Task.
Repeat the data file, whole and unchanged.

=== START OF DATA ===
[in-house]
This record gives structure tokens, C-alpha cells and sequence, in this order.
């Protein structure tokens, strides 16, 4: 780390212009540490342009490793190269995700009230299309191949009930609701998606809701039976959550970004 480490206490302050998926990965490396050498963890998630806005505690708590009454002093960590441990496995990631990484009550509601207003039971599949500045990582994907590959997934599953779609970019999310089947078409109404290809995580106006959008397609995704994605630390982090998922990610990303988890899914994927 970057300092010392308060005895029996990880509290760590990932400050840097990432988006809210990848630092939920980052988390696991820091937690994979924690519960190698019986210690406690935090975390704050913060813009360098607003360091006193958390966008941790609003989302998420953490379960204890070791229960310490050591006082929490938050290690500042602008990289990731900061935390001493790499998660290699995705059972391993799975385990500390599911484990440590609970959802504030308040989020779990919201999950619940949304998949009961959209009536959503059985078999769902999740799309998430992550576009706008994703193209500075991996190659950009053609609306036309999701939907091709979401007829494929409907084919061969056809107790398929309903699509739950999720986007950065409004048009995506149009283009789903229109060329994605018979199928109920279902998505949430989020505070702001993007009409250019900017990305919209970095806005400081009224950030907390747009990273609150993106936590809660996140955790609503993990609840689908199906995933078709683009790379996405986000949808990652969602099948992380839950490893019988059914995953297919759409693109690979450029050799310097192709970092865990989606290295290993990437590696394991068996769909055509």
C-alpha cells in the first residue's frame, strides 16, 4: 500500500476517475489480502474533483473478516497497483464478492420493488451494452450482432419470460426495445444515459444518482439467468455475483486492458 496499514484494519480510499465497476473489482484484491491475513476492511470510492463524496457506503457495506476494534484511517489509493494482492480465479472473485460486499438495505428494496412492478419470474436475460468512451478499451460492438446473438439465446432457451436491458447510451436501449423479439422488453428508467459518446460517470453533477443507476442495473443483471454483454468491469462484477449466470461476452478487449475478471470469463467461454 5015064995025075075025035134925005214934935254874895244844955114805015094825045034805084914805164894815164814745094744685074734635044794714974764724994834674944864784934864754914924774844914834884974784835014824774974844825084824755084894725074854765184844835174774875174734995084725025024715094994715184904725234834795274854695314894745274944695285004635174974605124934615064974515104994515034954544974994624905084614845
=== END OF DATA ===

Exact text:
[in-house]
This record gives structure tokens, C-alpha cells and sequence, in this order.
């Protein structure tokens, strides 16, 4: 780390212009540490342009490793190269995700009230299309191949009930609701998606809701039976959550970004 480490206490302050998926990965490396050498963890998630806005505690708590009454002093960590441990496995990631990484009550509601207003039971599949500045990582994907590959997934599953779609970019999310089947078409109404290809995580106006959008397609995704994605630390982090998922990610990303988890899914994927 970057300092010392308060005895029996990880509290760590990932400050840097990432988006809210990848630092939920980052988390696991820091937690994979924690519960190698019986210690406690935090975390704050913060813009360098607003360091006193958390966008941790609003989302998420953490379960204890070791229960310490050591006082929490938050290690500042602008990289990731900061935390001493790499998660290699995705059972391993799975385990500390599911484990440590609970959802504030308040989020779990919201999950619940949304998949009961959209009536959503059985078999769902999740799309998430992550576009706008994703193209500075991996190659950009053609609306036309999701939907091709979401007829494929409907084919061969056809107790398929309903699509739950999720986007950065409004048009995506149009283009789903229109060329994605018979199928109920279902998505949430989020505070702001993007009409250019900017990305919209970095806005400081009224950030907390747009990273609150993106936590809660996140955790609503993990609840689908199906995933078709683009790379996405986000949808990652969602099948992380839950490893019988059914995953297919759409693109690979450029050799310097192709970092865990989606290295290993990437590696394991068996769909055509």
C-alpha cells in the first residue's frame, strides 16, 4: 500500500476517475489480502474533483473478516497497483464478492420493488451494452450482432419470460426495445444515459444518482439467468455475483486492458 496499514484494519480510499465497476473489482484484491491475513476492511470510492463524496457506503457495506476494534484511517489509493494482492480465479472473485460486499438495505428494496412492478419470474436475460468512451478499451460492438446473438439465446432457451436491458447510451436501449423479439422488453428508467459518446460517470453533477443507476442495473443483471454483454468491469462484477449466470461476452478487449475478471470469463467461454 5015064995025075075025035134925005214934935254874895244844955114805015094825045034805084914805164894815164814745094744685074734635044794714974764724994834674944864784934864754914924774844914834884974784835014824774974844825084824755084894725074854765184844835174774875174734995084725025024715094994715184904725234834795274854695314894745274944695285004635174974605124934615064974515104994515034954544974994624905084614845